Apart from XFX, you also have:
- RX 6400 from PowerColor ($140)
- RX 6400 from Gigabyte ($155)
- RX 6400 from MSI ($150)
- RX 6400 from Asus (dual fan – $168)
Note that depending on when you’re checking the prices, they will differ from the figures mentioned above as Amazon and Newegg revise pricing based on different factors such as stocks, demand, availability, offers, discounts, and the card’s age.
Cooling, power, noise
The temperatures are fairly typical of entry- and mid-range AMD GPUs, hovering anywhere from 75-80°C (167-176F) in most demanding situations. The single fan on the RX 6400 isn’t sufficient to cool it below that, and almost all models including the XFX and the MSI versions are noticeably loud when operating over 3500 RPM.
The power draw remains below 45W in most cases even when the GPU is going to its limits.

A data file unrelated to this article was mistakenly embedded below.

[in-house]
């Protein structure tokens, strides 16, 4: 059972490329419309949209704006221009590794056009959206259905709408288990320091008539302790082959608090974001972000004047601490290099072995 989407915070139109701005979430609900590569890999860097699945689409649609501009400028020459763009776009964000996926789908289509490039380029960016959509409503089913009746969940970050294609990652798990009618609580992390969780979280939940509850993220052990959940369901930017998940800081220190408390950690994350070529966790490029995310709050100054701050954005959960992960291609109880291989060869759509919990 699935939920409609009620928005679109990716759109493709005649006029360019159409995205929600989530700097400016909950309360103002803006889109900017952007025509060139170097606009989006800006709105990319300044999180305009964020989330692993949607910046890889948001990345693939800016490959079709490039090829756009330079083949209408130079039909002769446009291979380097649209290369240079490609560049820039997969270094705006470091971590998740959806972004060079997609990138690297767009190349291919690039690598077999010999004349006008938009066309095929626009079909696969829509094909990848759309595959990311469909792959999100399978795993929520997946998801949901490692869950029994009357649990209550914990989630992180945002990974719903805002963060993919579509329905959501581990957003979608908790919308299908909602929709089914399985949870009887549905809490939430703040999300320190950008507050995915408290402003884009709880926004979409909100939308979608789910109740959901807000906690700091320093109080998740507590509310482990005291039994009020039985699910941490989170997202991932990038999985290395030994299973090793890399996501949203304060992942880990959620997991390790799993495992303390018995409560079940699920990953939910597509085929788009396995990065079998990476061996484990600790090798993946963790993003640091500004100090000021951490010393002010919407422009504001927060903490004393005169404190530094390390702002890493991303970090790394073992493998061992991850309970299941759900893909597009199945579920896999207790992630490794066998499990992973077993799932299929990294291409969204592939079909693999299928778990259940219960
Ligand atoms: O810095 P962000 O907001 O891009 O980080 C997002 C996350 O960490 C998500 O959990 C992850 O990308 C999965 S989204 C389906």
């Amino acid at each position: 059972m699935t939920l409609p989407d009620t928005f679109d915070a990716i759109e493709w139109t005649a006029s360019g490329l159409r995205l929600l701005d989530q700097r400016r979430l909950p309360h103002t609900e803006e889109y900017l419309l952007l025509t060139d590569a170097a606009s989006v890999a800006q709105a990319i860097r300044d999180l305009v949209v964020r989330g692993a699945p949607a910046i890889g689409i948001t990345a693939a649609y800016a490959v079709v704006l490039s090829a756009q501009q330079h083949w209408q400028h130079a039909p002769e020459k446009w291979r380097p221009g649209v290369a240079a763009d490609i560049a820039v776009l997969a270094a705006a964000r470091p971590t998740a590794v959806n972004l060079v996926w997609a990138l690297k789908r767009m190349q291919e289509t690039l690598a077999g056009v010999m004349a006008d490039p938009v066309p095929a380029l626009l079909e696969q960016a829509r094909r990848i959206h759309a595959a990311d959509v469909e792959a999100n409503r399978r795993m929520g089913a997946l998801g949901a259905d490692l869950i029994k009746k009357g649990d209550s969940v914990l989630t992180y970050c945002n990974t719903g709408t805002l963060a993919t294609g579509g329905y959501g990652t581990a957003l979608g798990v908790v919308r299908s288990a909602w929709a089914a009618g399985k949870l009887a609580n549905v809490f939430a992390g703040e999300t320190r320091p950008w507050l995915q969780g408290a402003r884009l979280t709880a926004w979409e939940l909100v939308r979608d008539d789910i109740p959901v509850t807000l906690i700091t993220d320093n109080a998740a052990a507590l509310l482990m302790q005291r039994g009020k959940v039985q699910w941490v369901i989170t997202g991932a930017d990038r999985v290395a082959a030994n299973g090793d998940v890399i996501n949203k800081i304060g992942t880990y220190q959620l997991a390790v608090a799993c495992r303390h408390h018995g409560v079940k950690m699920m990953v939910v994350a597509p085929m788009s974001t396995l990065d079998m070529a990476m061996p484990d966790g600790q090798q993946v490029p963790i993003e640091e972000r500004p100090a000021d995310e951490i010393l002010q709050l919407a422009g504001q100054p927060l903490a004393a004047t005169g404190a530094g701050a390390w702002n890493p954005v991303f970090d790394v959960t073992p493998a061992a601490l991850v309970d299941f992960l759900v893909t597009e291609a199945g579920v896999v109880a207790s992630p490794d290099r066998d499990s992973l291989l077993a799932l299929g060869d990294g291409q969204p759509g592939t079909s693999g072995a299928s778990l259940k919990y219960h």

Throughout the review, I have outlined who is the ideal candidate for this card. It’s not for everyone and that much was clear before we ran any tests. It fills a niche requirement and we’re glad that there’s a low-end GPU that can potentially punch above its weight in ideal conditions, though I’d have still liked it to be priced around $100 than $150.
- This is a 1080p gaming card that can output 50-70 FPS on most AAA titles from 2020 to 2022.
- You might want to seriously consider getting a better GPU on the secondhand market for pretty much the same price. For example, the RX 6600 XT is anywhere from 100-300% better depending on various tests and games and is mostly available on eBay for $200.
- Please run the GPU at PCIe 4.0 and not PCIe 3.0. The performance difference is marginal in some cases but surprisingly wide in a few other games.
- The CPU can also be a potential bottleneck. Though I tested on a fairly high-end processor (Core i9-10900K), that was purely to not introduce any bottlenecking. As long as you have a good processor, you will get similar results. Very old or entry-level CPUs can potentially introduce bottlenecking and cause lower framerates than what’s reported here.